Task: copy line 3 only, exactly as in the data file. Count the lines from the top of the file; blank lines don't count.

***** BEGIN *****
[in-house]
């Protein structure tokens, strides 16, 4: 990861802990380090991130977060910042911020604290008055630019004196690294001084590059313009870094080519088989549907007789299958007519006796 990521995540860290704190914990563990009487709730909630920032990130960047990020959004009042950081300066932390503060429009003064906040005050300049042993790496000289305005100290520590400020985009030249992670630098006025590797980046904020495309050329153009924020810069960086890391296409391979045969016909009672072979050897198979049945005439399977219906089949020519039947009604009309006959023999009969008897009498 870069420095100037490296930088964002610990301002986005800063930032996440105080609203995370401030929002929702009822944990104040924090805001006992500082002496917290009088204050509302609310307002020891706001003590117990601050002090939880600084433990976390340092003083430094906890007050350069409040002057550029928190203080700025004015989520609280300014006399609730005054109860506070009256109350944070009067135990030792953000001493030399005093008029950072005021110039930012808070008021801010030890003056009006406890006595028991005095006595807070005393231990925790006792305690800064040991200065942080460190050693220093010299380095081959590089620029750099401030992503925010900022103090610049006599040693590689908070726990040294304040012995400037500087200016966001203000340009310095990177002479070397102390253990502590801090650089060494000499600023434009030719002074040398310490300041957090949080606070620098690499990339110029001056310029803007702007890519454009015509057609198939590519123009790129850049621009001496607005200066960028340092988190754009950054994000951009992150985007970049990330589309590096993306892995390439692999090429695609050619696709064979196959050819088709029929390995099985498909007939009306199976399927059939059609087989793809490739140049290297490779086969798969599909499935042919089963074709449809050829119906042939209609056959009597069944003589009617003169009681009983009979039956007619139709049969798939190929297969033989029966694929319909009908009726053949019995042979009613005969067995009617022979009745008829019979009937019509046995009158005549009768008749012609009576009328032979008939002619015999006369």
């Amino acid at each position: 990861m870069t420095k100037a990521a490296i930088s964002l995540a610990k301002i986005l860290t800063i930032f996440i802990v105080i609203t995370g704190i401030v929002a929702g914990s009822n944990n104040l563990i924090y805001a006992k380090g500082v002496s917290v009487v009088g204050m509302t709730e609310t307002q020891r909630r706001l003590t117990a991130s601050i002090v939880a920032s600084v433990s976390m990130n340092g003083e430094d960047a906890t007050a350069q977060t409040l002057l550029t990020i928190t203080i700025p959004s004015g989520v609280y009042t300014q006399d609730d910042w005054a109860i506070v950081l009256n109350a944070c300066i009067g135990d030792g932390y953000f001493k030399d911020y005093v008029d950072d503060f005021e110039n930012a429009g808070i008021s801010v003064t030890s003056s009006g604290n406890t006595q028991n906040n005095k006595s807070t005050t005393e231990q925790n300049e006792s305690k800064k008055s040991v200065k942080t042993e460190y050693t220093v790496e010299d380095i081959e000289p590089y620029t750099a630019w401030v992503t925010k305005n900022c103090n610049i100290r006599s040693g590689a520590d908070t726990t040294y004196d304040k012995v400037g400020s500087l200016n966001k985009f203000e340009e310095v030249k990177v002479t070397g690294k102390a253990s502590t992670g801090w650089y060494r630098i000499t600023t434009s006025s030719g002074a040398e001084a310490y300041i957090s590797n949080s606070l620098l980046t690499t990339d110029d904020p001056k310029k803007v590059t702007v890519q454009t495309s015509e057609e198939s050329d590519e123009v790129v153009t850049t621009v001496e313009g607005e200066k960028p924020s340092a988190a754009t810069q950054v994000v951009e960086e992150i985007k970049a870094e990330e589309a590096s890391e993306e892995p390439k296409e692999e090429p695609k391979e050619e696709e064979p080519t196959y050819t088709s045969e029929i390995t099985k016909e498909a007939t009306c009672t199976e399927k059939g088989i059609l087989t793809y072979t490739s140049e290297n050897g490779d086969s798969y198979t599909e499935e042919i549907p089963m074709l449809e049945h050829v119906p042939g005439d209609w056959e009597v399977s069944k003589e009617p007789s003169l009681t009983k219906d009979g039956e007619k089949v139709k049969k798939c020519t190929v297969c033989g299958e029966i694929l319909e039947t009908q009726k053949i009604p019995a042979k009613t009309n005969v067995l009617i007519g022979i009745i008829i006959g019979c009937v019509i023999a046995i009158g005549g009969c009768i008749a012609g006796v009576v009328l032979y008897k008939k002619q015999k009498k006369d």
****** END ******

């Amino acid at each position: 990861m870069t420095k100037a990521a490296i930088s964002l995540a610990k301002i986005l860290t800063i930032f996440i802990v105080i609203t995370g704190i401030v929002a929702g914990s009822n944990n104040l563990i924090y805001a006992k380090g500082v002496s917290v009487v009088g204050m509302t709730e609310t307002q020891r909630r706001l003590t117990a991130s601050i002090v939880a920032s600084v433990s976390m990130n340092g003083e430094d960047a906890t007050a350069q977060t409040l002057l550029t990020i928190t203080i700025p959004s004015g989520v609280y009042t300014q006399d609730d910042w005054a109860i506070v950081l009256n109350a944070c300066i009067g135990d030792g932390y953000f001493k030399d911020y005093v008029d950072d503060f005021e110039n930012a429009g808070i008021s801010v003064t030890s003056s009006g604290n406890t006595q028991n906040n005095k006595s807070t005050t005393e231990q925790n300049e006792s305690k800064k008055s040991v200065k942080t042993e460190y050693t220093v790496e010299d380095i081959e000289p590089y620029t750099a630019w401030v992503t925010k305005n900022c103090n610049i100290r006599s040693g590689a520590d908070t726990t040294y004196d304040k012995v400037g400020s500087l200016n966001k985009f203000e340009e310095v030249k990177v002479t070397g690294k102390a253990s502590t992670g801090w650089y060494r630098i000499t600023t434009s006025s030719g002074a040398e001084a310490y300041i957090s590797n949080s606070l620098l980046t690499t990339d110029d904020p001056k310029k803007v590059t702007v890519q454009t495309s015509e057609e198939s050329d590519e123009v790129v153009t850049t621009v001496e313009g607005e200066k960028p924020s340092a988190a754009t810069q950054v994000v951009e960086e992150i985007k970049a870094e990330e589309a590096s890391e993306e892995p390439k296409e692999e090429p695609k391979e050619e696709e064979p080519t196959y050819t088709s045969e029929i390995t099985k016909e498909a007939t009306c009672t199976e399927k059939g088989i059609l087989t793809y072979t490739s140049e290297n050897g490779d086969s798969y198979t599909e499935e042919i549907p089963m074709l449809e049945h050829v119906p042939g005439d209609w056959e009597v399977s069944k003589e009617p007789s003169l009681t009983k219906d009979g039956e007619k089949v139709k049969k798939c020519t190929v297969c033989g299958e029966i694929l319909e039947t009908q009726k053949i009604p019995a042979k009613t009309n005969v067995l009617i007519g022979i009745i008829i006959g019979c009937v019509i023999a046995i009158g005549g009969c009768i008749a012609g006796v009576v009328l032979y008897k008939k002619q015999k009498k006369d």